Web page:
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RADIOLOGY: Suspected Acute Injury

When evaluating the child/adolescent with a suspected acute injury, the history and physical examination determine the use of radiology. The decision-making process is guided by the quality of information that can be obtained. A history is considered reliable when the patient is awake, alert, and appropriately attentive. This implies a person is not under the influence of any intoxicants, has the cognitive development to respond in an appropriate manner, is not so distracted by the injury that information cannot be relied upon, and can indicate areas of pain or injury. When the child/adolescent is too young, has abnormal development, significant trauma, or a co-morbidity that makes the history less reliable, additional sources of a history play an important role. In some cases, an historian may initially be considered reliable and later be considered to be unreliable. If you believe there are conditions that make the history and physical less reliable, use a low threshold for ordering radiological examinations.

Radiological evaluation to detect acute skeletal injuries most commonly involves the use of "plain" X-rays. They are very effective at detecting these types of injuries and are often the only imaging studies needed. In addition to plain films, computed tomography (CT) scanning, and less commonly, ultrasound imaging may be used. Magnetic resonance imaging (MRI) is not commonly used in acute evaluation. Below are the recommended evaluations when injury sites are identified by the history.


Isolated Musculo-Skeletal Injury
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In patients with open growth plates, comparison films of the non-affected side may be necessary for diagnosis. This is especially important if the joints are being evaluated.

CT
The most common reasons for a CT scan is to determine if an injury suspected with plain films actually exists and to better delineate the extent of a fracture seen with plain films. If that information is not needed for acute therapy, this evaluation can be done later.


Head Injury
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A CT scan can determine if there is soft tissue (brain) injury. It is also effective in determining bony injury to the skull or face. Small fractures or fractures aligned in the same plane as the imaging beam can be missed. In these situations plain skull films can supplement the information obtained by the CT.

Plain films
Skull fractures are found in abused infants and young children but more commonly occur as a result of accidental injury. Household injuries from short falls may result in accidental skull fractures. Linear parietal skull fractures may be found in both accidental and non-accidental injuries. However, multiple and bilateral skull fractures and skull fractures that cross suture lines are much more commonly encountered after abuse. Unlike long bone and rib fractures, skull fractures do not show typical radiological signs of healing, such as callus formation. This makes dating of skull fractures difficult.


Chest Injury
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If you believe there is not significant trauma, plain films can be used to image the ribs for fractures and/or the lungs for pneumothorax/pneumomediastinum or evidence of lung injury, such as pulmonary contusion. See the box below for information specific to rib fractures.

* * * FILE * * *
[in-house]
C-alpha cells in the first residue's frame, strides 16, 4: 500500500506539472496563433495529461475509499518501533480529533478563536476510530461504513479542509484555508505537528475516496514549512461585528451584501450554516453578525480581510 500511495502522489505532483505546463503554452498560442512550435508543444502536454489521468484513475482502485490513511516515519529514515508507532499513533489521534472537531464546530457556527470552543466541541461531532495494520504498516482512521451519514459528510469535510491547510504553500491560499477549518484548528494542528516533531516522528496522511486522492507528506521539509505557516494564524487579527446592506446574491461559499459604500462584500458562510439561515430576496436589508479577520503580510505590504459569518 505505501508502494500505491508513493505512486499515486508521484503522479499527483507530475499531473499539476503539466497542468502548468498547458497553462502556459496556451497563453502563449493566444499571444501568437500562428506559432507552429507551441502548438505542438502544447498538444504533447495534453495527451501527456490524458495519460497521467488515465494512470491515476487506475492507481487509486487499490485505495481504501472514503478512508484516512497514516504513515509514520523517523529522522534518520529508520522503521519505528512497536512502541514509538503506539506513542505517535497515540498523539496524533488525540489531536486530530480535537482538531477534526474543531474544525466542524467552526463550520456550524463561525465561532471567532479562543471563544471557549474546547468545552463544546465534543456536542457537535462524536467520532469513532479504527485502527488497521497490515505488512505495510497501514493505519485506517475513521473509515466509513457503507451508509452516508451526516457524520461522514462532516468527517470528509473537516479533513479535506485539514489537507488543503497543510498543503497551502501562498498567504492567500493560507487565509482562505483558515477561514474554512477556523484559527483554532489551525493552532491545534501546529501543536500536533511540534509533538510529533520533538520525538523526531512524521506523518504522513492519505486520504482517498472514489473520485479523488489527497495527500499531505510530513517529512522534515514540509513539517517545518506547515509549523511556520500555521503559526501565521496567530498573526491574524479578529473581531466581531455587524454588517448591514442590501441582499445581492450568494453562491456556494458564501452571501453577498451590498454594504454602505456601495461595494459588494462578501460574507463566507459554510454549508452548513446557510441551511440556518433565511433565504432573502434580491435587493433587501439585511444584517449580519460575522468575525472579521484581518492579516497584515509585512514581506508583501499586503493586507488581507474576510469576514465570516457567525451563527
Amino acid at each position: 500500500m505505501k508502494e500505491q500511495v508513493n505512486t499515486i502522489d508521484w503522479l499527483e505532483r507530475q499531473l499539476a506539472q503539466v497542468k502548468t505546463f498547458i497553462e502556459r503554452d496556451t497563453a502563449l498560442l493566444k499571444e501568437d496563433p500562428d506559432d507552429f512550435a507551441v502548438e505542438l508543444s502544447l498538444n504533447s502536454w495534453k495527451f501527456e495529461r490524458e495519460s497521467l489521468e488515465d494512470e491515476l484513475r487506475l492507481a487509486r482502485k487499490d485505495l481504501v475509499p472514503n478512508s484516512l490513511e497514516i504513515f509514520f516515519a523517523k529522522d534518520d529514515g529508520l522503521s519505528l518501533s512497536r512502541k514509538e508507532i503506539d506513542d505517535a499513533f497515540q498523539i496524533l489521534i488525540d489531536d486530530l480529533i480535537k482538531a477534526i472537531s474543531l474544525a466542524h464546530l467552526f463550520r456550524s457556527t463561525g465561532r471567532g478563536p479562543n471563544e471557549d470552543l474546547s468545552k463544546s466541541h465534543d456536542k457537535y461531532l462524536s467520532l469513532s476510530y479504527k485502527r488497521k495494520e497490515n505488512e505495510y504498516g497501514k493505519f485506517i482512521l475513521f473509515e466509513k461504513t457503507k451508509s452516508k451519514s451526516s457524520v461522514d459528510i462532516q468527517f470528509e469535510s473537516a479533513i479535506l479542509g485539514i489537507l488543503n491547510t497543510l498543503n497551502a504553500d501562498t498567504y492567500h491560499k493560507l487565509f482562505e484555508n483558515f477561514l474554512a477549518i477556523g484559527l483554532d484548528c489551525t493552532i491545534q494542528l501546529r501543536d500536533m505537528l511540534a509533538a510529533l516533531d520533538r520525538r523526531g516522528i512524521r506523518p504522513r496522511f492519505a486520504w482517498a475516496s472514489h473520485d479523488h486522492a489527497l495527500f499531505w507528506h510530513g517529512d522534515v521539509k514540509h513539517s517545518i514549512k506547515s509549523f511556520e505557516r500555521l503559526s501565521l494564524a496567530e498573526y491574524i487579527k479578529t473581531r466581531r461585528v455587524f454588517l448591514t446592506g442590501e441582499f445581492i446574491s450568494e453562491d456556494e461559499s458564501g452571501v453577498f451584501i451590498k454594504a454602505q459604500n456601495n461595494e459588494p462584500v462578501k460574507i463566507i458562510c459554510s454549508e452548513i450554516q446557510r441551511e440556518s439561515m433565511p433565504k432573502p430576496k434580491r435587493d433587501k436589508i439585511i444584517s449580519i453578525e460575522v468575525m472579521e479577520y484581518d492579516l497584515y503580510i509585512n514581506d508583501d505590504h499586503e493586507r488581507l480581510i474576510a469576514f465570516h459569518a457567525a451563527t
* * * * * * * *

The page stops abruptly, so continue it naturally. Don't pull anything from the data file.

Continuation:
CT
If there is a suspicion of potential great vessel injury, a CT scan is very effective at determining if such an injury exists. It is also superior to plain films at determining small pneumothoraces and evaluating the extent of lung injury.

Rib Fractures in Child Abuse
  • The most common type of rib fracture resulting from child abuse is posterior rib fracture, where the rib head articulates with the vertebral body.
  • Rib fractures are commonly asymptomatic with no signs of external trauma, and therefore, may be missed if there is not an index of suspicion or other reason to obtain chest or rib films.
  • Rib fractures generally are not displaced or fragmented, and therefore, may be undetected on plain film until callus formation occurs at 7-10 days after injury.
  • Birth injury rarely, if ever, causes rib fractures.
  • Rib fractures in young infants are very nearly diagnostic of child abuse.

Reference: Reece, R. What the literature tells us about rib fracture in infancy. National Conference on SBS. SBS Quarterly. Fall 2002.

Abdominal Injury
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In addition to evaluating bony elements, a CT scan can determine if there is free fluid/blood from intra-abdominal injury. It also may determine what organ is injured and give an idea of the extent of the injury. It is important to accompany and appropriately monitor the child/adolescent during the scan to rapidly determine and treat any change in condition.

Ultrasound
The role of ultrasound in trauma is largely to determine if there is free fluid in the abdomen of a patient deemed unstable for CT. The advantage of ultrasound imaging is that it can be performed at the bedside and is increasingly being done by emergency medicine practitioners, thus eliminating the need to wait for additional resources.

Plain films
Plain films should not be solely relied upon to make a determination of intra-abdominal injury.

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Radiology: Overview  Radiology: Suspected Acute Injury  Radiology: Suspected Significant Trauma  Radiology: Injuries Associated with Abuse  Radiology: Additional Resources 

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On this page:
Isolated Musculo-Skeletal Injury
Head Injury
Chest Injury
Abdominal Injury